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TV Series Review


Hey, you.

See this thing you're reading me on? Yeah, the thing with the glowing screen? Beware._
It could, without the least provocation, turn feral and attack. In just seconds it could start gnawing on your arm with its razor-sharp microchips.

Well, OK, maybe the gnawing part is a reach. But watch a few episodes CSI: Cyber and you're liable to start sweating a little whenever your phone vibrates.

CBS' latest CSI iteration plunges us deep into the murky digital underworld of hackerdom, where evildoers perpetrate villainy with ones and zeros, not knives are guns. They worm their way into our ever-present laptops and smartphones and Wi-Fi-connected fridges to create all manner of havoc that goes well beyond spoiling our milk. They can steal your money, your information ... even your very life.

Avery Ryan knows all about the horrors of hackers. The one-time psychologist introduces herself as a victim, one who stored confidential files of her clients on her computer. Until it was hacked, that is. "As a result," she says, "one of my patients was murdered." That formative tragedy shaped Avery's career trajectory. Now she heads up a crack team of FBI cyber sleuths, dedicated to stomping out online crime before things turn (too) bloody.

CSI: Cyber got a boost right out of the gate with Patricia Arquette starring as Avery, because the actress won an Oscar for her work in Boyhood just weeks before the show's premier. Still, don't expect award-winning acting here; the scripts just don't allow for a lot of thespian scene-stealing.

Like the myriad CSI variants that have come before it, Cyber is predicated on teamwork. And Avery is just one of many characters who makes this team tick. Brody Nelson and Raven Ramirez are one-time hackers who've swapped black hats for white ones. Daniel Krumitz is the squad's heavy-duty computer expert. Agent Elijah Mundo provides the muscle, while Simon Sifter runs interference with higher-ups. Together, they're primed to solve every cybercrime that comes their way—in an hour-long timeframe, of course.

Because the show takes place in the realm of computer- and Internet-related crime, Cyber isn't as dependent on forensic analysis as the original CSI and its bevy of crime-scene progeny have been. A motherboard is far more likely to be dissected here than a mother of three, and that, obviously, is good news.

But it doesn't mean the show is as pristine as an Intel cleanroom. CBS knows that without some gratuitous content, most of CSI: Cyber would look just about as exciting as a Geek Squad workroom. Thus, sex crimes are committed, sordid blackmail schemes are uncovered, people die in horrific ways. Just like its predecessors, CSI: Cyber buys its body bags in bulk.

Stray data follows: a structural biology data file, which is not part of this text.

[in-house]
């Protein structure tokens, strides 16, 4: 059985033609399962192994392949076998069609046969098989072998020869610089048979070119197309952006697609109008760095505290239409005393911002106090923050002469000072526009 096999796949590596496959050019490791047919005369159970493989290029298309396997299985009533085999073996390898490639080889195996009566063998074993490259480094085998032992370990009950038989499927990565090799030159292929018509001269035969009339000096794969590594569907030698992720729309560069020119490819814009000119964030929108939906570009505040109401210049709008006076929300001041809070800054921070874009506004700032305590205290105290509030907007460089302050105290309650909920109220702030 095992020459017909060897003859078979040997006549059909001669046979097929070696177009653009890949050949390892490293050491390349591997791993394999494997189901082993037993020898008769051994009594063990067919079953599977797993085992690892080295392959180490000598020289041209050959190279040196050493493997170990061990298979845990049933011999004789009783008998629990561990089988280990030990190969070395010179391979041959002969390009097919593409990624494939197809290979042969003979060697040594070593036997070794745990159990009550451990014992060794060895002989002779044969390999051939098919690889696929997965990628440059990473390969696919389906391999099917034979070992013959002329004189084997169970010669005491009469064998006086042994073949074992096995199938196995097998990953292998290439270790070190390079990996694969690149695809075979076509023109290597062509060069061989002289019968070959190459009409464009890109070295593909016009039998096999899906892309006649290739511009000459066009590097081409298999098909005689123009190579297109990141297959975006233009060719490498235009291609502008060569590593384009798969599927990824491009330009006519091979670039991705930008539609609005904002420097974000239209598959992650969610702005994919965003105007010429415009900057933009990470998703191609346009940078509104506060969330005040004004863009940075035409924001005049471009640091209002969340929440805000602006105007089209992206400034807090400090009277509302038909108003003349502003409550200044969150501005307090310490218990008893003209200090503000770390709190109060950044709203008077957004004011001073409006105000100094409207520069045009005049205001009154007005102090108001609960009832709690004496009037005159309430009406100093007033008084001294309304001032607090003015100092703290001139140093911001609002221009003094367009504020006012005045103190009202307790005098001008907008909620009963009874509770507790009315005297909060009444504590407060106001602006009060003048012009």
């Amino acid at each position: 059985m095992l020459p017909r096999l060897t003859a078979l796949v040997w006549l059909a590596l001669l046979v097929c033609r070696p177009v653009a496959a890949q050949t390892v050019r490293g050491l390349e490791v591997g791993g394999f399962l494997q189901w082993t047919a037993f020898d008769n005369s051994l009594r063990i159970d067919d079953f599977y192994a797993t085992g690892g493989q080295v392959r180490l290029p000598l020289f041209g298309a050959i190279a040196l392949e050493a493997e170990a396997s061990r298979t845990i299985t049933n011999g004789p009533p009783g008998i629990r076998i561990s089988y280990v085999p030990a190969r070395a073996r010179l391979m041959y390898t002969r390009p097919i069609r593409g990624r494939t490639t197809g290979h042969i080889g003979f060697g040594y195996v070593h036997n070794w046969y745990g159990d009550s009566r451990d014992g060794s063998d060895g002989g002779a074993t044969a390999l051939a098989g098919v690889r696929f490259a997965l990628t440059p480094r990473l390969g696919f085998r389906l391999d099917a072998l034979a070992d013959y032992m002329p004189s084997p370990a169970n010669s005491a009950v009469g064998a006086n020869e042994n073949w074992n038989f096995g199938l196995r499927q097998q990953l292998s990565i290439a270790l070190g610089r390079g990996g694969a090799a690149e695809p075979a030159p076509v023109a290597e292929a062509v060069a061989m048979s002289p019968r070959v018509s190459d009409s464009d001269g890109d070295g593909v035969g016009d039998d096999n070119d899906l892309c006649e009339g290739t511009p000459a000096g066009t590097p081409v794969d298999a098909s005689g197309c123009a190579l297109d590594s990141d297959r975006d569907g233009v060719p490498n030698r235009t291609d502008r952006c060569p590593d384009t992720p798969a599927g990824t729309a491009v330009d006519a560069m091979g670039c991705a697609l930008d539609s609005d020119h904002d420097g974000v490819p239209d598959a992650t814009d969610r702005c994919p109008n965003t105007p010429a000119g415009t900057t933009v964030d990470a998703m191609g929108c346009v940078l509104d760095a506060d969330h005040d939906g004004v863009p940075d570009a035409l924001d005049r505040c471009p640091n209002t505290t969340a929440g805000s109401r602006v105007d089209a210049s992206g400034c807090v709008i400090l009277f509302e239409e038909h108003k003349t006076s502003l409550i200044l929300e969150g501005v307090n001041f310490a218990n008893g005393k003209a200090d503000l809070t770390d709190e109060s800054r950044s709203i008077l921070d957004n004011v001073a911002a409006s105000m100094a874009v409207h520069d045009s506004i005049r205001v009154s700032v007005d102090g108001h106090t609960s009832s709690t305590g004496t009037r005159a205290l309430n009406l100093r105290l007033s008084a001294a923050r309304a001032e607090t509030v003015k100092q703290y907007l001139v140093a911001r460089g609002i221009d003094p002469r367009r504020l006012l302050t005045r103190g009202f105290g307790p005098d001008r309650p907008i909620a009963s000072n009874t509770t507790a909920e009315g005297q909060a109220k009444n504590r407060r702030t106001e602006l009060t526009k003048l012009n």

Then, layered on top of that tired and typical construct is the show's desire to strike fear into us regarding our little bits of technology. One episode will make you fear that a hacker could disable the brake controls on the roller coaster you're riding on, sending you to a bloody and not-thrilling-at-all demise. Another will allege that your baby monitor might be hacked, leading to the abduction of little Jimmy. In fact, Tim Surette of tv.com has even written an article titled "15 Lines of CSI: Cyber Dialogue That Will Scare Your Mom Off the Internet for Good."

We all know that the devices we use are vulnerable to many awful things. But CSI: Cyber heightens that sense of paranoid vulnerability to extraordinary levels—so much so that sensitive viewers may only feel safe when sitting out in a tech-free cornfield somewhere (while still keeping a watchful eye peeled for those hacked combines that may come trundling toward them, of course).


Positive Elements

Spiritual Content

Sexual Content

Violent Content

Crude or Profane Language

Drug and Alcohol Content

Other Negative Elements


Pro-social Content

Objectionable Content

Summary Advisory

Plot Summary

Christian Beliefs

Other Belief Systems

Authority Roles



Discussion Topics

Additional Comments/Notes

Episode Reviews

CSI-Cyber: 3-11-2015
We hope this review was both interesting and useful. Please share it with family and friends who would benefit from it as well.

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